A perfect example of the above was a dinner that we attended yesterday. Here we were, 3 Indian couples sitting around a table in a pretty little town in Switzerland,  and some of us were talking in varying levels of American and British accented English, without a word of Hindi in sight for miles around. While the lack of Hindi is not a commendable characteristic, but it certainly epitomizes the urban India so precisely and spectacularly. But why the hell were we talking in accented English anyway. Since we are in Switzerland, shouldn’t all of us have developed the peculiar guttural throaty way of speaking most Swiss have. Well my kids are getting there, especially when conversing with their local friends, where their vocal chords suddenly turn into massive grinding gears and which utter all kinds of guttural sounds whenever encountered with a word containing ‘k’ , ‘ch’ or ‘kh’. Thankfully they have the ability to switch back to a more ear friendly normal Hindi or English while conversing with us.

So coming back to the American accent – the culprit (if one may make such a strong reference) was the couple we met for the first time, who have spent the best part of their life in good old united states of America. But what led them to develop this accent, they were not raised there, it was only the last 20-25 odd years they spent there. Was it a need to blend in, prove that they belong? No – It was just the natural thing to do, they inadvertently and unconsciously started to adapt their accent to the local scene. What was even more interesting was the other couple who we know very well, have no discernible trace of a foreign accent, would start to roll their R’s a hundred times over while talking to them, and would revert to their ‘normal’ accent when they would turn to us. Now they are very dear friends, but this small change was very interesting to observe. But hang on a minute, I know many Germans, Swiss, French who lived in America and England for many years (as kids as well as adults) and have come back without a trace of an accent.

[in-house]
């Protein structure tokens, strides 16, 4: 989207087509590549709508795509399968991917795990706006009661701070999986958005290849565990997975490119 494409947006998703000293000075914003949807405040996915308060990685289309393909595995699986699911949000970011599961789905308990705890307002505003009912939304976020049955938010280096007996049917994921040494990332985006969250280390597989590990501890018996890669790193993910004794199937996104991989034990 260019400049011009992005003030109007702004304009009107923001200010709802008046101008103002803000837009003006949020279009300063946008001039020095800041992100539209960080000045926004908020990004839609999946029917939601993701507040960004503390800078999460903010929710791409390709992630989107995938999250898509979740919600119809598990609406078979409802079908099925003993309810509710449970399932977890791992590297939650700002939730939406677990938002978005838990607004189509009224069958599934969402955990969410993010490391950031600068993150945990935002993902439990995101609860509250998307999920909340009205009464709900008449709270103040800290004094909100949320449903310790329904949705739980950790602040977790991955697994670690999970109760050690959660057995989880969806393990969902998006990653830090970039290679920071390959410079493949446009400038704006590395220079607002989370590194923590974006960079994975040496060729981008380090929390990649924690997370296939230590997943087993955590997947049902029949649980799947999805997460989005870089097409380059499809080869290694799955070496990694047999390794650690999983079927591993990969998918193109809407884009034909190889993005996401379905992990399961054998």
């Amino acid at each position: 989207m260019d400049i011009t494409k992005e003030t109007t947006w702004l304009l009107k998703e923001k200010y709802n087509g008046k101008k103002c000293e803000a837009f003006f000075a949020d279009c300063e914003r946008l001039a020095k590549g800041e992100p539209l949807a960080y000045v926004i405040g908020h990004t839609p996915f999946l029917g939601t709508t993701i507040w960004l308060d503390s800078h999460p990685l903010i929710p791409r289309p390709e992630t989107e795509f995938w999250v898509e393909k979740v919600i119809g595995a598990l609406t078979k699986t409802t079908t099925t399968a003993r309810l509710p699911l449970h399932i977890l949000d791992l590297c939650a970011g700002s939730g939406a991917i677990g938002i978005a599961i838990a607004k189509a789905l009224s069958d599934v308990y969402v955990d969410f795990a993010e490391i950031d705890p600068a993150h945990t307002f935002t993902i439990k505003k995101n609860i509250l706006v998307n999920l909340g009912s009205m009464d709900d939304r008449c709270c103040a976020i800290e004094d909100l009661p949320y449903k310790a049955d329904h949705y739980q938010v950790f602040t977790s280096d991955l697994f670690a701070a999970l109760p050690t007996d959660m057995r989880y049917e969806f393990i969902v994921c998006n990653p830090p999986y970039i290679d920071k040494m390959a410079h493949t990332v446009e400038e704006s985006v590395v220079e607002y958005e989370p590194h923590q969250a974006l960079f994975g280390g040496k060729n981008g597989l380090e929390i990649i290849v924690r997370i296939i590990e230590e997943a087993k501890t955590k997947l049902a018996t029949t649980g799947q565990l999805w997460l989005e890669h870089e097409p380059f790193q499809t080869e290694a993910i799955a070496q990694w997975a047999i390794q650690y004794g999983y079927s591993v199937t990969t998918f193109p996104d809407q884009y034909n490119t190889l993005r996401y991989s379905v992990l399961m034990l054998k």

The question that immediately popped into my mind then was – if they were now to move back to India and live there, will they lose all of that accent? Or will the great Indian cultural sponge play it’s tricks, and some of the people around them will start to adapt themselves and pick up the drawl? And why is it that it is only Indians, who seem to display this characteristic the most? Does it have something to do the ‘Linguistic neutrality’ of the Indian tongue, which lends itself to this behavior? Or are we just super eager to abandon our cultural influences and adopt anything around us that appears or sounds umore posh & upscale?